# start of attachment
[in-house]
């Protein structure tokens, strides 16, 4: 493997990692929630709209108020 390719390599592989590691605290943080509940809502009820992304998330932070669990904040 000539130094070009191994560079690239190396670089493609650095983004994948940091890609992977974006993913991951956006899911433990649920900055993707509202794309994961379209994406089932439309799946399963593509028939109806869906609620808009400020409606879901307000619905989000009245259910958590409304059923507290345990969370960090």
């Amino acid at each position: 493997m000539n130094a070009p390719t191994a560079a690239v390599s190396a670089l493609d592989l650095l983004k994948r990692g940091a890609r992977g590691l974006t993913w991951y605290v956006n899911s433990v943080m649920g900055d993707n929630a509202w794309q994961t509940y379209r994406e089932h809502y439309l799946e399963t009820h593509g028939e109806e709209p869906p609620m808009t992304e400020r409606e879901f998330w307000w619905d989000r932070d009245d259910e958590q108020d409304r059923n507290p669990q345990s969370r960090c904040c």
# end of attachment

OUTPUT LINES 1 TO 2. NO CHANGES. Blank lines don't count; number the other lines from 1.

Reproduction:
[in-house]
């Protein structure tokens, strides 16, 4: 493997990692929630709209108020 390719390599592989590691605290943080509940809502009820992304998330932070669990904040 000539130094070009191994560079690239190396670089493609650095983004994948940091890609992977974006993913991951956006899911433990649920900055993707509202794309994961379209994406089932439309799946399963593509028939109806869906609620808009400020409606879901307000619905989000009245259910958590409304059923507290345990969370960090």